going grey: dr. kim smyth discusses her decision to adopt a senior pet
If you’re a regular reader of my posts, you know that my mixed breed dog, Katie, was the apple of my eye for 15 wonderful years before she died. Dealing with the death of a beloved pet is so very difficult, and there’s really nothing that can fill the hole in my heart that appeared when she left my life.
It’s been a year and a half now since she’s been gone, and recently I’ve started to feel like I might be ready for another dog. I miss having a dog around the house (even if the cats don’t!), and I think my children would love having a dog again, too. With that being said, I do have two young kids keeping me super busy, and I have great trepidation about adopting a puppy—I have enough to clean up around here without a puppy adding to the mess!
Luckily for us, there are literally thousands of adult dogs who need homes in this country. I’m raising the ante a little, though, by looking exclusively for a senior dog. It’s hard to believe that people abandon old dogs in shelters, but they do. When dogs give love and loyalty their whole lives, it just breaks my heart to think of them spending their last years in concrete shelter pen. They deserve better.
I think so often when people think about getting a dog, their minds immediately go to puppies. And don’t get me wrong—puppies are wonderful! But they are also a lot of work. Adult and senior dogs (for the most part) are already potty trained and (hopefully) have already grown out of their never ending energy, “let’s play some more!” attitudes and have mellowed with age.
Of course there are always exceptions—some adult and senior dogs may have behavior problems and some will take a bit of extra work to round out the rough edges. Some will find it harder to learn to love or trust than others, and I can’t blame them for that, especially when the people they loved most left them behind once already.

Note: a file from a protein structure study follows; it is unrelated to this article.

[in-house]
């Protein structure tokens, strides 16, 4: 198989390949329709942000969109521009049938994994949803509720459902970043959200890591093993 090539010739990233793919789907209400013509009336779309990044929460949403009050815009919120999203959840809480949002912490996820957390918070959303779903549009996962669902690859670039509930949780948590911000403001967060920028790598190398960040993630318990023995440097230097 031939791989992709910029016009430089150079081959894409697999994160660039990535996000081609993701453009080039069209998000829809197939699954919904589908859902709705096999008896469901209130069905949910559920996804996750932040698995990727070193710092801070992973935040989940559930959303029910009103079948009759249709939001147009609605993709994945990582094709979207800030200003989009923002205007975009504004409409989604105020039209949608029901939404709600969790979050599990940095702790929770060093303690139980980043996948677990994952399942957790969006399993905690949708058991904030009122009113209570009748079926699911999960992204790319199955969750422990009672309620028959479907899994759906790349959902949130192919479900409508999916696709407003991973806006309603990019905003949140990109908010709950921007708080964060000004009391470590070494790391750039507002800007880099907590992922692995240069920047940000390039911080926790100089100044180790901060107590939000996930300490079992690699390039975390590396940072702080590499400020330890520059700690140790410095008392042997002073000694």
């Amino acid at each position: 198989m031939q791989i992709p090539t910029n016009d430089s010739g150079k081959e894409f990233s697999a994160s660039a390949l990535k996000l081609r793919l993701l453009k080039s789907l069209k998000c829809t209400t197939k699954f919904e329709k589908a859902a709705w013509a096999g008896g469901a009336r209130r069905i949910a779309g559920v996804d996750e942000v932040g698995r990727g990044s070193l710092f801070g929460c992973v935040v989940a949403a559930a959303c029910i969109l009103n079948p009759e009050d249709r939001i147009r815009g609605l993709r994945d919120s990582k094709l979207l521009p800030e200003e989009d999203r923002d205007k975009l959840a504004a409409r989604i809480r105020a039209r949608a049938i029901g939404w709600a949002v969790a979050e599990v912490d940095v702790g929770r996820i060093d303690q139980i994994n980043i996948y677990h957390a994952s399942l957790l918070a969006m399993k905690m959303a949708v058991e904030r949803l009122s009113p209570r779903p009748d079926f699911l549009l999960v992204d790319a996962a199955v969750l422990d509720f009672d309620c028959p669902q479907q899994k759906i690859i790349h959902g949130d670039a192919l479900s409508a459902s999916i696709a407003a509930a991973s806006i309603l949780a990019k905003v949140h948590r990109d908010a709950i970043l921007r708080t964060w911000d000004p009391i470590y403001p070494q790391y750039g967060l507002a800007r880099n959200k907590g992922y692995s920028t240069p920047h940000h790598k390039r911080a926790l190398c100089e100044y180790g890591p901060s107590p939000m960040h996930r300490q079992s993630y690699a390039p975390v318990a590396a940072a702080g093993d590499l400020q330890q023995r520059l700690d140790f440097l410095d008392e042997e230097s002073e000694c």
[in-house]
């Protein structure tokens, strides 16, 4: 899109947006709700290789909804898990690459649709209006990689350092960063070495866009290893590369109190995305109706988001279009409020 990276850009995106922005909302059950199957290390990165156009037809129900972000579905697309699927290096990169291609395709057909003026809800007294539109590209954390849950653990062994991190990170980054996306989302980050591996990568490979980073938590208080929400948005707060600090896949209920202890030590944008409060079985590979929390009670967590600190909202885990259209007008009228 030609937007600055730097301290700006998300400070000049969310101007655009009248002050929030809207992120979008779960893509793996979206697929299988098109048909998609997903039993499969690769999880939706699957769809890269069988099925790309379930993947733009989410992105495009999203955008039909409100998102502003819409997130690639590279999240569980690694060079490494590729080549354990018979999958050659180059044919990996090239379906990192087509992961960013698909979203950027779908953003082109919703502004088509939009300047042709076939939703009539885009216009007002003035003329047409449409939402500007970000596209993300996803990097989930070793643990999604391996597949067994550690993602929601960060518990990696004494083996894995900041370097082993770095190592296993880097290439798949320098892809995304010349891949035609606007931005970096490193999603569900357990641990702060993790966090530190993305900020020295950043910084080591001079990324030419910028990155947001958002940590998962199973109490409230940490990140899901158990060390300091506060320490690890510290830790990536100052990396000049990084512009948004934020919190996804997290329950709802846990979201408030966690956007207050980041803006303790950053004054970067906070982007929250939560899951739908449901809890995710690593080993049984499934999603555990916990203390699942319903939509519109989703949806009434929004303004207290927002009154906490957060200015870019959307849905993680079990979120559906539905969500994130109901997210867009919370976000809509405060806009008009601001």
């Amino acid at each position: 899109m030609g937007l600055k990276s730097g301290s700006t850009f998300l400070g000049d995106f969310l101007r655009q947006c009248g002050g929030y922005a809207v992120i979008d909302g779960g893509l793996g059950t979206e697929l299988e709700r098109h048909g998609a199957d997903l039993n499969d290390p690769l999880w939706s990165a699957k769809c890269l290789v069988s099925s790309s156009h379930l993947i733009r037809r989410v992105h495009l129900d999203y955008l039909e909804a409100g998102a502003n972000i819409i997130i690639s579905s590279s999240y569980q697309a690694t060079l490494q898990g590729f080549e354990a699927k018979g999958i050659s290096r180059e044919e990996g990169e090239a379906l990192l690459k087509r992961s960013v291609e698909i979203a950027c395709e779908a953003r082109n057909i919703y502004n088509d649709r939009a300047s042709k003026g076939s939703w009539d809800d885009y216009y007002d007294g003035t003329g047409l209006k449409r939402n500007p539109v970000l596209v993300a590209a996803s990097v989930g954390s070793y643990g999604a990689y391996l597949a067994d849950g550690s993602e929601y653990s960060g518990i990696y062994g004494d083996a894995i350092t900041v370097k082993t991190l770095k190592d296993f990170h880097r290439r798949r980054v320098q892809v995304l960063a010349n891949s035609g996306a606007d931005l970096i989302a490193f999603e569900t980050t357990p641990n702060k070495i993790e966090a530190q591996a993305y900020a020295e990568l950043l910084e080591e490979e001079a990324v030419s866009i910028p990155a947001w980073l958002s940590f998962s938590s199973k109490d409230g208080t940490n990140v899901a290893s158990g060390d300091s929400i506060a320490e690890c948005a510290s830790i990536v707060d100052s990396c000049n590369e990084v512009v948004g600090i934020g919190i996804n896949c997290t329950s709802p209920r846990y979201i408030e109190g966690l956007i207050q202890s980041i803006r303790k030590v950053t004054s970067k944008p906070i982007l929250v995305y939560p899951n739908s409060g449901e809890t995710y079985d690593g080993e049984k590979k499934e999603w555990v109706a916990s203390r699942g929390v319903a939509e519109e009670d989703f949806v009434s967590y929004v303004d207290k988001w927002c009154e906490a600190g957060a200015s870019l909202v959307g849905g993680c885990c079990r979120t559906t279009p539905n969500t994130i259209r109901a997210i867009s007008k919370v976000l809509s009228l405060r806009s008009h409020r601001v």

But senior dogs have been around the block more than once—they know love when they see it, and if you’ve got it to give, they’ll give it right back once they feel that they are safely part of the family. Give your senior pet a few days (or even a few weeks) to settle in to his new home—his life has been turned upside down, and that takes some adjusting.
Senior pets may come with medical issues that many old pets have—arthritis, dental disease and other health problems are to be expected in geriatric pets. Get as much of a medical history as you can from the rescue organization or shelter before you take your new old pet to the vet. That way you and your vet have an idea of what to expect and how best to make your new family member happy and comfortable in his golden years.
My old dog, Katie, led the life of Riley right up to her final hours with us, and it pains me that some old dogs don’t get that.
So, yesterday, my whole family loaded up and drove over to a local senior rescue organization called Peaceful Passings, where we met a ten year old Treeing Walker Coonhound named Lester. He was dumped on the side of the road three years ago (presumably for not hunting well enough) and has been living at Peaceful Passings ever since. He’s got terrible dental disease and is blind in one eye, but his smile just cannot be ignored. He may not be perfect, but he’s perfect for us.
Have you adopted a senior pet? Share your experience in the comments below!